In what has been mixed Nations League campaign for England, Foden illuminated a deserted Wembley.

Talented trio give Southgate food for thought

Declan Rice
Rice, like Foden, also scored his first England goal on Wednesday night

Southgate defended his side’s approach in the wake of the defeat against Belgium, amid suggestions his ploy of using a 3-4-3 formation with two holding midfield players was too conservative.

Here, with Liverpool captain Jordan Henderson unavailable because of injury, Southgate continued with Rice and Mount but also used both Grealish and Foden to add creativity.

And, in their different ways, all four made a big impact as England won a game that often had the intensity of a training work-out.

Grealish carried on where he left off in Leuven, carrying the ball into dangerous areas, wandering into space and continuing to draw fouls in threatening positions, while Foden was the star of the show.

Arsenal’s teenage defender Saka was another stand-out performer, solid in defence and dangerous in attack. He could have had goals himself but did enough to suggest he will be a serious contender for starting place in future.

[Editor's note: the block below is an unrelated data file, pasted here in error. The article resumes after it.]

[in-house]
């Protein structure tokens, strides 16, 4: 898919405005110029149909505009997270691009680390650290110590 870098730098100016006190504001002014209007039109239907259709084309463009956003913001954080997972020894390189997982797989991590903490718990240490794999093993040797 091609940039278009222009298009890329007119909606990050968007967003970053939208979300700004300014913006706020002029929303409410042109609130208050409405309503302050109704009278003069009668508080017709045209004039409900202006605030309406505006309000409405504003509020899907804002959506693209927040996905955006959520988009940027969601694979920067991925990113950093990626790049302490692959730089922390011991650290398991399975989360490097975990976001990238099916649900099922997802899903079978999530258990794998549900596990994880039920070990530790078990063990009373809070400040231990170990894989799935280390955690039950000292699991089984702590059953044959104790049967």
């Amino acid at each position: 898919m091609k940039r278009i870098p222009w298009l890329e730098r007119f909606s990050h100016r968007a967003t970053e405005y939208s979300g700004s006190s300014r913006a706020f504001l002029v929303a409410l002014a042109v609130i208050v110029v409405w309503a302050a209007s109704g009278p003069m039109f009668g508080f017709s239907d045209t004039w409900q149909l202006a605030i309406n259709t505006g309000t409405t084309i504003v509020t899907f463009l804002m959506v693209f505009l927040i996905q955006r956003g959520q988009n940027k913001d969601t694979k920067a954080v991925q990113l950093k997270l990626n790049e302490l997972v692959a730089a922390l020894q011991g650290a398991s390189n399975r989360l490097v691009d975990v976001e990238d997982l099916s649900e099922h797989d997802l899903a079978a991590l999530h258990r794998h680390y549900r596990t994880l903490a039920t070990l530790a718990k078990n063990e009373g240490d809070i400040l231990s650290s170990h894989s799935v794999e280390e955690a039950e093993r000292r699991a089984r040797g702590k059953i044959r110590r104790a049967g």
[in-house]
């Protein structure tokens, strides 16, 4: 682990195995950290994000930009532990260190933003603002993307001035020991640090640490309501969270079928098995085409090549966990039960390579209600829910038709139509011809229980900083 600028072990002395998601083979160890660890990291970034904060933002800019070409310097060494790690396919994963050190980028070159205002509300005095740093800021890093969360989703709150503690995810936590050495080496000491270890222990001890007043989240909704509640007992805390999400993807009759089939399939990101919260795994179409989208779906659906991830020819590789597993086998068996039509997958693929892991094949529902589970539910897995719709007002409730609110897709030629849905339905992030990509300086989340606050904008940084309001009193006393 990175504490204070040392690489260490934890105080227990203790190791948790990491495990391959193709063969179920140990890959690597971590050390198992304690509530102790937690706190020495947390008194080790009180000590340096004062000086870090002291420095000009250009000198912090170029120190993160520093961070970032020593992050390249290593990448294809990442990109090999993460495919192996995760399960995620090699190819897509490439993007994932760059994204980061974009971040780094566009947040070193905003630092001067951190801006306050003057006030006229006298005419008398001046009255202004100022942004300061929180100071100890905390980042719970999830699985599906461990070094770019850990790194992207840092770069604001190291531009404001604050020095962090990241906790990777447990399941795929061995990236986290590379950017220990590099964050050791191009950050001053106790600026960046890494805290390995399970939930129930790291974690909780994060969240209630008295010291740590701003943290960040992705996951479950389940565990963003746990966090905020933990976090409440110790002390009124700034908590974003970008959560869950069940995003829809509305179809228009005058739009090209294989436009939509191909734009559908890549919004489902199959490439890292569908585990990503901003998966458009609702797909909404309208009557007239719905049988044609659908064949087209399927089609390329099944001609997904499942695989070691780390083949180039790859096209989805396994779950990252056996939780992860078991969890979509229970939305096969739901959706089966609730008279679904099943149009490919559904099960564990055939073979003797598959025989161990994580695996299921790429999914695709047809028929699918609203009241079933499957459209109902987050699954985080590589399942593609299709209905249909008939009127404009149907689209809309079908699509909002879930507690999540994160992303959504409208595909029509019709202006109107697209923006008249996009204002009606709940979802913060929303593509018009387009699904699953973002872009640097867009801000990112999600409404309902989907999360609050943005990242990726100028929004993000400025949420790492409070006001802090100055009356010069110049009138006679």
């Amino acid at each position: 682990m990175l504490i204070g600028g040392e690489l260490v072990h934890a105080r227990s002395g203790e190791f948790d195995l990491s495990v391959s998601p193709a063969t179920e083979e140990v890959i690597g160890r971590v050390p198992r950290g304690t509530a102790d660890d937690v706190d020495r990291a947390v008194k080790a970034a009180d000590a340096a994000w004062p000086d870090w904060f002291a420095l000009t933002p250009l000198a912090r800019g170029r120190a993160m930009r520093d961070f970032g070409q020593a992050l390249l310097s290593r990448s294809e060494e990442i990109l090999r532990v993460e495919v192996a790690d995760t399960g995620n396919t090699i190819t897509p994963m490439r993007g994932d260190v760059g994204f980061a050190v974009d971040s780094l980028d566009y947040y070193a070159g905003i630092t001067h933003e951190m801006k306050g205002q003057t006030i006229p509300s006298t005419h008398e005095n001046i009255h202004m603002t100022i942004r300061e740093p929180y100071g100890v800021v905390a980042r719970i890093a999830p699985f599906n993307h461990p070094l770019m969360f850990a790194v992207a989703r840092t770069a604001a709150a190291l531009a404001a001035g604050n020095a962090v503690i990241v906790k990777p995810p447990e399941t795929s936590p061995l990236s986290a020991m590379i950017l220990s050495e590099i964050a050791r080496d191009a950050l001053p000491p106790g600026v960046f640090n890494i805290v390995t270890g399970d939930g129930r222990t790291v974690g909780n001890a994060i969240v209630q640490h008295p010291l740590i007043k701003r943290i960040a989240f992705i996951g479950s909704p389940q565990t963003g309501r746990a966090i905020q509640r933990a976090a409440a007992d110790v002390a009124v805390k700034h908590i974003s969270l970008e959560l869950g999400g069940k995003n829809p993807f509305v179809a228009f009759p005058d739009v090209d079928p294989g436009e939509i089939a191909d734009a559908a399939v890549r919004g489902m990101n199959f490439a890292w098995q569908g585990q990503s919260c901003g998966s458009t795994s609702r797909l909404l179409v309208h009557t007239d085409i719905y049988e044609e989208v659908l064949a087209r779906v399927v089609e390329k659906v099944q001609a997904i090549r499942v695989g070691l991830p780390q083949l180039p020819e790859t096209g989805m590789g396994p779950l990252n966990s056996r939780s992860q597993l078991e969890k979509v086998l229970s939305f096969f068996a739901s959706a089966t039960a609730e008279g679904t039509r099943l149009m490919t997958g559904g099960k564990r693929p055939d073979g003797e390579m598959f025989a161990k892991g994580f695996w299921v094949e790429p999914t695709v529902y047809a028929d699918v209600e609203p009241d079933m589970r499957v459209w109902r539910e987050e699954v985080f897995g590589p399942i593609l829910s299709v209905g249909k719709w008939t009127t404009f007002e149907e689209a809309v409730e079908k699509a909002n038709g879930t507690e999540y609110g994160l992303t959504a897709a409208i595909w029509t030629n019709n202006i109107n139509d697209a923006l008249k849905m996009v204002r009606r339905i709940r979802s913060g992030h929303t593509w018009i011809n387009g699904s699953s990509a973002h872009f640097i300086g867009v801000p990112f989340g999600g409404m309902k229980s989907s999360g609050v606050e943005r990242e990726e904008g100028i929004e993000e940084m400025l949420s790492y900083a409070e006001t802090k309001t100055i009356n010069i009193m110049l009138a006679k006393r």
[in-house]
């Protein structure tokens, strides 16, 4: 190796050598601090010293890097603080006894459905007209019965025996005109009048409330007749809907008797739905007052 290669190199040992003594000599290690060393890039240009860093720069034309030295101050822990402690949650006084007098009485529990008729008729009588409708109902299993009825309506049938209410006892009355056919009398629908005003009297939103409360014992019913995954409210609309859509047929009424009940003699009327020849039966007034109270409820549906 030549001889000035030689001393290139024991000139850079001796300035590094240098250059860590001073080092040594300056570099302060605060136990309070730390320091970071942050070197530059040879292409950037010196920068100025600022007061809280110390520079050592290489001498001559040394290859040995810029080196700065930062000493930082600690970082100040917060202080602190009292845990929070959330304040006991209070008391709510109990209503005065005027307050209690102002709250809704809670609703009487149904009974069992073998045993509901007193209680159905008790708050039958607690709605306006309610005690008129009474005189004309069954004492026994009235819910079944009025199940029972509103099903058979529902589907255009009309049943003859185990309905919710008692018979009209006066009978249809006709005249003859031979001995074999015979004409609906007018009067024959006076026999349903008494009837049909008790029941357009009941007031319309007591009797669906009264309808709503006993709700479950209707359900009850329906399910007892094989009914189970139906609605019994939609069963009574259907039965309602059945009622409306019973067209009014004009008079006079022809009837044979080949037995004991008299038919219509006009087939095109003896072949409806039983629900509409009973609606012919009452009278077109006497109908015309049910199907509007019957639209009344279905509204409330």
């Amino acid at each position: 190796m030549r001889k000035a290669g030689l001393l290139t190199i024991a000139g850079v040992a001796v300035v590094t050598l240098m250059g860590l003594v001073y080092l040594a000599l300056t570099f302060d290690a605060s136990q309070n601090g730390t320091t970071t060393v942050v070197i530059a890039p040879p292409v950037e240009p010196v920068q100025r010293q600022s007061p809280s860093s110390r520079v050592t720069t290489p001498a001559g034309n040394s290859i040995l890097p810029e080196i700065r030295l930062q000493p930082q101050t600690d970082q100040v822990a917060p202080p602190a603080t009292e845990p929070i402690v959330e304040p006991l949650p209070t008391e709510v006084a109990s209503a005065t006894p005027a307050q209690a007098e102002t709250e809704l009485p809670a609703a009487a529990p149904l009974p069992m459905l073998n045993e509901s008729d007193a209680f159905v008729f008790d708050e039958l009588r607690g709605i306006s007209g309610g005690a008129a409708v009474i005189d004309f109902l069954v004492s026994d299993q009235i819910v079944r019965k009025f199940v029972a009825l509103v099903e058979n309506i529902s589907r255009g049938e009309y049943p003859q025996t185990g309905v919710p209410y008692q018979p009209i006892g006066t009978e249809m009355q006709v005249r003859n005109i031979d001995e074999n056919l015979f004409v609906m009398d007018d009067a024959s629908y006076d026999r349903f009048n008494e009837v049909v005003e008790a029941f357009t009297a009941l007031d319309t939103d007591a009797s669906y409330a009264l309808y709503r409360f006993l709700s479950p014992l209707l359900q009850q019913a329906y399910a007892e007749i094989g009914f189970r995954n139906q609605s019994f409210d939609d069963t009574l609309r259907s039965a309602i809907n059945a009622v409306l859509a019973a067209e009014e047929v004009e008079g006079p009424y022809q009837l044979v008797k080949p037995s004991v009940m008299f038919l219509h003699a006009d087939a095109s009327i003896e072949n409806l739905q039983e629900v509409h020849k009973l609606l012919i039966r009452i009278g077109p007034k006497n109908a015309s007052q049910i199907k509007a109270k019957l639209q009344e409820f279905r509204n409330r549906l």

Southgate now has until March to weigh up his plans as the Euros come closer and that young brigade will be at the forefront of his mind.

After the latest set of international fixtures, choose your first-choice England XI and share it with your friends.

‘Whenever you play for England there’s something to play for’

England boss Gareth Southgate: “For the last three days the mentality has been outstanding. It was a very difficult game.

“If all they’re hearing are messages it’s meaningless and there’s nothing to play for… whenever you play for England there is something to play for. There are big opportunities for young players, especially, and also for older players.

“We are trying to build and improve all the time. There was some lovely football. It was good to watch and for the young players to get the goals was very special for them.”

On Foden:“I am really pleased for him. He is such an exciting player. It was a big week for him to come back in and, of course, not easy to walk through the door when you left how you did previously.

“But for us, it was done. We knew what he is capable of and it was good to get him into the game against Ireland and to get the two goals today was a glimpse for everyone of what he is capable of.”